In Philippians 3:4-6, we have a list of beliefs Paul had to disbelieve in order to believe, to unlearn that he may learn. For instance, according to this list, he believed in God and country until God corrected it to just “God.” He prided himself in being a Hebrew of pure Hebrew parents, and not a half breed from a mixed interracial marriage; God persuaded him that his parentage wasn’t enough, but being in God’s family was. Paul pointed to his prestigious Pharisaic denomination as though it put him in a high position, until God pointed out that Jesus didn’t check church attendance as a qualification. So much to unlearn! Little by little, all that he trusted in was refined so that it resulted in trusting just Jesus for righteousness (Philippians 3:7-11).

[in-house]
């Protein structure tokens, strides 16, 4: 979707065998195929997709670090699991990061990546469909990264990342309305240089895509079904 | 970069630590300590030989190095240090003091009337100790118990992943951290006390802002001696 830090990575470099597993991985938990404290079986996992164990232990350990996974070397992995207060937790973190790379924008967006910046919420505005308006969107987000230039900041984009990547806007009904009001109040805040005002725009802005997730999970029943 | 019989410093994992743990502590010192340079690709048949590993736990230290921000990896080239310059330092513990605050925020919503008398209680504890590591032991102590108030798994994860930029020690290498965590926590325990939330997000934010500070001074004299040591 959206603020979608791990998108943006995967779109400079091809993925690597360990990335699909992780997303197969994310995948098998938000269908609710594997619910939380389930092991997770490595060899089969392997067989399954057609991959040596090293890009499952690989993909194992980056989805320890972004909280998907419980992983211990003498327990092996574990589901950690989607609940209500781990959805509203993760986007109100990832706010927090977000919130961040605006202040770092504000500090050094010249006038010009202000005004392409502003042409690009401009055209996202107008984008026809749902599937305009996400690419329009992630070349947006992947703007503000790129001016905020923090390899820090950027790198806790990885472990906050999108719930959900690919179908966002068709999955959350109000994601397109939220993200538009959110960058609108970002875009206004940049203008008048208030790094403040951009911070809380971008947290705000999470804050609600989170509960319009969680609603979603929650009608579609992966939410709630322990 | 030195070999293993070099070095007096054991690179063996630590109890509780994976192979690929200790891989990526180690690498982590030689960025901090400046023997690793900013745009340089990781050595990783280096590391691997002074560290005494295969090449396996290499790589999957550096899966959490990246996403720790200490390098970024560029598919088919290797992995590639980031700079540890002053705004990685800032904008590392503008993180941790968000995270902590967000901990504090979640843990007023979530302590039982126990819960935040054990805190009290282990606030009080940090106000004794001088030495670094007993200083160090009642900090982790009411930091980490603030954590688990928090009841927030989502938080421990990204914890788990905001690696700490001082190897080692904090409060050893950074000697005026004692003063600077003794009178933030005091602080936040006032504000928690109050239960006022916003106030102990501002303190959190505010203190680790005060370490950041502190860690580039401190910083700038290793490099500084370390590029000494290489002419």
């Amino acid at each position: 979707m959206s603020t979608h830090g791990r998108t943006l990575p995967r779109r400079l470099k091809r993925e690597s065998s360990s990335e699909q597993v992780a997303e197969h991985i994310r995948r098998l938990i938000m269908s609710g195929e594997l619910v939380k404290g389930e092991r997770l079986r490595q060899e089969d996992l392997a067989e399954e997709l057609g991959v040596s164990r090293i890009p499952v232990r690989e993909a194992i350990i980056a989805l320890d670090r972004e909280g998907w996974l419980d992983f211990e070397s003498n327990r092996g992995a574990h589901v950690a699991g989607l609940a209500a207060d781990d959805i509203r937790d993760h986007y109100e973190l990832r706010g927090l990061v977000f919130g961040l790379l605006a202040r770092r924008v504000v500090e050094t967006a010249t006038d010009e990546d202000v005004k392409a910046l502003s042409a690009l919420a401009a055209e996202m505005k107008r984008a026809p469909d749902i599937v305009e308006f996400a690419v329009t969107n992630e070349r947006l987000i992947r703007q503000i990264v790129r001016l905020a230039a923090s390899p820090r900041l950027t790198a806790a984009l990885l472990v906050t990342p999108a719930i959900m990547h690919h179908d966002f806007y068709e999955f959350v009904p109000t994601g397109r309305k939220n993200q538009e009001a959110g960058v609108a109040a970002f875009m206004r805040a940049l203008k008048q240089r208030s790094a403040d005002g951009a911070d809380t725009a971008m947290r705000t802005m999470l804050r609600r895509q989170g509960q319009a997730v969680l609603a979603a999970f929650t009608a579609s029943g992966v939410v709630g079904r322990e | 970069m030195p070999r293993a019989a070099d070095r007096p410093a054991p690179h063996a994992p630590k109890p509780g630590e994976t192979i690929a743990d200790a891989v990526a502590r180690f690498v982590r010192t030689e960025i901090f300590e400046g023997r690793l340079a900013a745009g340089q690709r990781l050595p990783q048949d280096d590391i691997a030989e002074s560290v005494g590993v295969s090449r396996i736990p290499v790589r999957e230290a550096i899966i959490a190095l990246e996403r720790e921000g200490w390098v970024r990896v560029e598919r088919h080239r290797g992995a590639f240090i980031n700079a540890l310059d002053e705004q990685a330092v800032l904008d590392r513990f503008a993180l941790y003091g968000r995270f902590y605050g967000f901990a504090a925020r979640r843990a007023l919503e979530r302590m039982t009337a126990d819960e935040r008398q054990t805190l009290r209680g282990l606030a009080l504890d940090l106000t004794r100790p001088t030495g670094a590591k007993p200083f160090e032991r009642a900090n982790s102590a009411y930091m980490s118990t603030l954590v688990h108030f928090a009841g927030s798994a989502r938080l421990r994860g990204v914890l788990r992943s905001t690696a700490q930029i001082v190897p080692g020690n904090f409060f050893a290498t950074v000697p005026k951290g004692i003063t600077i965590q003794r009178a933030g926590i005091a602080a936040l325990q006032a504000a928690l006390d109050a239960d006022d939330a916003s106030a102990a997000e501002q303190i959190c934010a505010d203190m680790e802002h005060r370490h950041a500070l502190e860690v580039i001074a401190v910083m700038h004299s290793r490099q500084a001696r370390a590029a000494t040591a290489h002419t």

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The Bible and Atheist agree: Blind Faith is Wrong

The popular meaning for faith is to believe something without proof. This is the “popular” meaning, and as with the meanings of several other words, it doesn’t match up with its meaning used in the Bible. For instance, the popular definition of church is the building that worshippers meet in. The popular meaning of saint is someone who did good religious works and died. The Bible doesn’t use these meanings. Continue reading

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Armor of God Series: the Belt of Truth

“Stand therefore, having fastened on the belt of truth, and having put on the breastplate of righteousness” (Eph. 6:14).

With the truth, we are seeing things as they really are. The truth is not just facts, but facts acted on.

A person may research what the Bible says about idolatry, which is putting something ahead of God or Jesus, and miss seeing his own idolatry. He has all the facts about the idolatry that drove Israel from God in the OT; he can list the idols the NT epistles condemn. But when it comes to his own idolatry – his life emphasis on hobbies and leisure, for example – he doesn’t yet have the truth of idolatry, that he needs to set Jesus first and foremost.